Situation in the Babira Bakwame Area, Kahuzi-Biega Park

Categories: Censuses, Democratic Republic of the Congo, Kahuzi-Biega, Grauer's Gorilla

Cassiterite bags ready to be shipped to Bukavu and Goma (© Isidore Kikukama Mupenda, WWF)

Cassiterite bags ready to be shipped to Bukavu and Goma (© Isidore Kikukama Mupenda, WWF)

The 2009 statistics for these village clusters were obtained from the sector office.

The 2009 statistics for these village clusters were obtained from the sector office.

The Kasese region contains the Kahuzi-Biega National Park (KBNP), the Maïko National Park and various forests that are not gazetted as protected areas but have been earmarked as community reserves since 2000. This region is recognized for its high density of Grauer's gorillas (Gorilla beringei graueri) - approximately 86% of the total population of this endangered ape, which is endemic to the Democratic Republic of the Congo, occurs here.

Until very recently, no conservation or research initiatives had been carried out in this region since the armed conflict started up in the Congo in the 1990s. It took 20 years for the security situation in eastern parts of the Democratic Republic of the Congo to stabilize sufficiently to allow the Congolese Institute for Nature Conservation (ICCN) to begin to exert its authority in the low-altitude sectors of the park. This was achieved with the help of the Institute's partner organisations.
An ICCN office has just been opened at Kindu, Maniema Province, to facilitate lobbying and sensitization of the political leaders. Contact has been re-established with the authorities of Maniema Province, the local population and the territorial leaders. Biological resurveys have been started in the part of the park located in Maniema Province, Punia Territory, Babira Bakwame county (collectivité secteur).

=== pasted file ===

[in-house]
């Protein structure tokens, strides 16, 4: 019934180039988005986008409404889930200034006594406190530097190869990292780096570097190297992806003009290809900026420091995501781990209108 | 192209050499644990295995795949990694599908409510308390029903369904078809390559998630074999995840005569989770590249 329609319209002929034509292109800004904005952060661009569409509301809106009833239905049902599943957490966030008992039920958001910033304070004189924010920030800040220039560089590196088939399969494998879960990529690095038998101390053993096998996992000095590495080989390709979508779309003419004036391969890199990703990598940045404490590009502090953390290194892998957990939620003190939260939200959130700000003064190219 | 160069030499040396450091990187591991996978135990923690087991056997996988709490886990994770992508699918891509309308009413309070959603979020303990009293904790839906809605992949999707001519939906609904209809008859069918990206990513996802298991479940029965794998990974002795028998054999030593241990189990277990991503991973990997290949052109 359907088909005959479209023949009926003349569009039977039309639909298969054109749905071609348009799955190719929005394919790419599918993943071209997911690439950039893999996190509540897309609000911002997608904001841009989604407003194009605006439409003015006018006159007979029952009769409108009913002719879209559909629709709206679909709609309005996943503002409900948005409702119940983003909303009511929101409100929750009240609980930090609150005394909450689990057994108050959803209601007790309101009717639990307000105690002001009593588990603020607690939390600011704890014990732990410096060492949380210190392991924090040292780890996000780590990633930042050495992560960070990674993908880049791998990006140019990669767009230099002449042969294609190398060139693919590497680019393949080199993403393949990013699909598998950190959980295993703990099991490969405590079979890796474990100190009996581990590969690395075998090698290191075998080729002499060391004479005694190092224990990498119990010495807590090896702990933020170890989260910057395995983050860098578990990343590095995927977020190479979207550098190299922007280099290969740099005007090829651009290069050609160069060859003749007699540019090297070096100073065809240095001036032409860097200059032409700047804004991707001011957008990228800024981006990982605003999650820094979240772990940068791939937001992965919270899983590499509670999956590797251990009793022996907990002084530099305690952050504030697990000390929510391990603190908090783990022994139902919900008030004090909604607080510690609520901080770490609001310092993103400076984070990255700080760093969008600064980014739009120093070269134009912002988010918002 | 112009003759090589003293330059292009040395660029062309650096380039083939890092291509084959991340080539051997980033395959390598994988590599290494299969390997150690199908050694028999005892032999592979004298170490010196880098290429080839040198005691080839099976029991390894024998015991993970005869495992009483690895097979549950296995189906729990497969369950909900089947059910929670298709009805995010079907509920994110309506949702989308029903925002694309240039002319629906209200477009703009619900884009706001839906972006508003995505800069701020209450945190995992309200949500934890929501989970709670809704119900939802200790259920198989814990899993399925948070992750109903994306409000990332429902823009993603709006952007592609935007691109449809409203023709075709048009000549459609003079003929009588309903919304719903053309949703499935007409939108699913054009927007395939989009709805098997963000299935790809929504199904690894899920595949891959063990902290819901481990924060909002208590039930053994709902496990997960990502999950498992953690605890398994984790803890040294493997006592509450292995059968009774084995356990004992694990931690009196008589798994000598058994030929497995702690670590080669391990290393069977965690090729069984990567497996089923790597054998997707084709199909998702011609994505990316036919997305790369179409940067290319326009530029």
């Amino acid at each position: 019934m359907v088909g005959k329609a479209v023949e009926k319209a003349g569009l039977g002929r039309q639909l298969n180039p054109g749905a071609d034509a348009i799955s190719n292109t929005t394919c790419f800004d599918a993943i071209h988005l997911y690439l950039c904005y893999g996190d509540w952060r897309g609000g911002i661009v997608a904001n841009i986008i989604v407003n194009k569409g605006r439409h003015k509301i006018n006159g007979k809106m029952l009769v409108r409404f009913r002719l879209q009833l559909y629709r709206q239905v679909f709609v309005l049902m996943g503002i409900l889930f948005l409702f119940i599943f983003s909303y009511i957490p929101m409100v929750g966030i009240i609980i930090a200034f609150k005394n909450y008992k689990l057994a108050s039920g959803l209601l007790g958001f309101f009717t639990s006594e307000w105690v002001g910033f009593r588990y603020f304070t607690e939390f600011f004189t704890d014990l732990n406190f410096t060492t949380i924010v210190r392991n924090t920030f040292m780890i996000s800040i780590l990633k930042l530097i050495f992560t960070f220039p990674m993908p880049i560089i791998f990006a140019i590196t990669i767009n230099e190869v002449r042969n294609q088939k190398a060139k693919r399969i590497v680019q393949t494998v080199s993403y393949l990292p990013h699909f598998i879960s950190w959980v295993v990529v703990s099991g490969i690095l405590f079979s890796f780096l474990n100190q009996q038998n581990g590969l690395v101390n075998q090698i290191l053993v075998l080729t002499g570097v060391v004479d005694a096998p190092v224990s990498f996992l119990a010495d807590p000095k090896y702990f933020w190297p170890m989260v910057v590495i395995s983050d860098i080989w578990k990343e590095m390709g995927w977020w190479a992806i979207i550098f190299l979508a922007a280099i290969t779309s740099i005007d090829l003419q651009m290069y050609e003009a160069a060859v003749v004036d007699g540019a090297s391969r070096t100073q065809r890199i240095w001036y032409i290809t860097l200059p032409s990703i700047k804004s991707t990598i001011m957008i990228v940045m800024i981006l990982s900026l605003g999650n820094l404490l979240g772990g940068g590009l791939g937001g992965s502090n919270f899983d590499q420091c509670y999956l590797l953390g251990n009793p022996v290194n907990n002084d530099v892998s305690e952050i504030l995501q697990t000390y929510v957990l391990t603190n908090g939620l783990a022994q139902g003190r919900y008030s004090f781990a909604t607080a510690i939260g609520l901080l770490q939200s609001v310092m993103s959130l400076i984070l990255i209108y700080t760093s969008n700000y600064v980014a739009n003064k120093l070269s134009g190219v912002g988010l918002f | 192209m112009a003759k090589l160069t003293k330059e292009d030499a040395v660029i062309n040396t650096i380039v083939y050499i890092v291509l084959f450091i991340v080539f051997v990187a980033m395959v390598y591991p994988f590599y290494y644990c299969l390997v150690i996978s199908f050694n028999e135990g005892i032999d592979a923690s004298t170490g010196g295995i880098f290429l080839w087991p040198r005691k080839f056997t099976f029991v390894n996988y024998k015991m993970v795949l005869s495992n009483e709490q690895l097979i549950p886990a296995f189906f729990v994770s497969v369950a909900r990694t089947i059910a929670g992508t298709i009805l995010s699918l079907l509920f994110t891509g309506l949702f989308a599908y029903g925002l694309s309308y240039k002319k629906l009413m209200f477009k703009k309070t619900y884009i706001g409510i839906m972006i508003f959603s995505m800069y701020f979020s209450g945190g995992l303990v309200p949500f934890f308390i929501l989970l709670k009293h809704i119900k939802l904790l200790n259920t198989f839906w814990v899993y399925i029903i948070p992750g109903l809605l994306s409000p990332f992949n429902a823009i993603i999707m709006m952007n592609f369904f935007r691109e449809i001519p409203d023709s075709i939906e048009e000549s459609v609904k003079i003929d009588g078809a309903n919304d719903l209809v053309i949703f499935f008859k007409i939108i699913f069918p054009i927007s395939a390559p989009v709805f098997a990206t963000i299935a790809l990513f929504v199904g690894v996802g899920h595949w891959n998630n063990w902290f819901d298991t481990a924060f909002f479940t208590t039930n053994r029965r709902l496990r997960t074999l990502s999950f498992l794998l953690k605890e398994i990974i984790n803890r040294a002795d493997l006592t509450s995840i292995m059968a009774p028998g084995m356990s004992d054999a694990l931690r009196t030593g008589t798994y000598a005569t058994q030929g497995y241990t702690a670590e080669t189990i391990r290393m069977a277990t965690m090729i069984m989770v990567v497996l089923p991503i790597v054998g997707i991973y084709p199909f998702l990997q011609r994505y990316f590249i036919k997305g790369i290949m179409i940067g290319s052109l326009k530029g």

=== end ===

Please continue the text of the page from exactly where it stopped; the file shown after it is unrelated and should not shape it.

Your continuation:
Two missions have recently been completed to this sector. One of them was a follow-up to an activity initiated by Radar Nishuli, the Director of KBNP, in November 2009. He worked in the main towns of Maniema Province to sensitize social and professional groups concerning the protection of this World Heritage Site. He managed to enlist the authorization and support of the political-administrative, traditional and military authorities for the purpose of initiating protection and development activities - as has been done in the other sectors of the KBNP. The aim of the second mission was to survey a part of the park where no such biological study had been conducted to date. The aims of the two surveys were:

  • to make a fauna and flora inventory of this part of the park,
  • to document the socio-economic activities of the local communities,
  • to improve the way the park is perceived by the local communities and to collect their opinions on the establishment of a local ranger post,
  • to sensitize the local population and their leaders concerning the existence and the conservation of the KBNP in the Punia territory,
  • to collect data and information on the demarcation of the park boundary in the Kasese sector through walking the boundary,
  • to obtain GPS coordinates for the villages in and around the KBNP (towards Kasese and Lulingu),
  • to identify NGOs and other organisations involved in nature conservation with which we could cooperate in the future, and particularly the Punia Gorilla Reserve, RGPU.

The whole of the Babira Bakwame county sector consists of 6 village groupings.

Although the local community subsists on what they hunt and cultivate, we could only count 16 goats and 38 pigs in Kasese centre. The main source of animal protein for the community must therefore still be bushmeat, which they catch either by hunting with traditional weapons or fire arms, and by trapping. Alternative solutions need to be found for this area as soon as possible.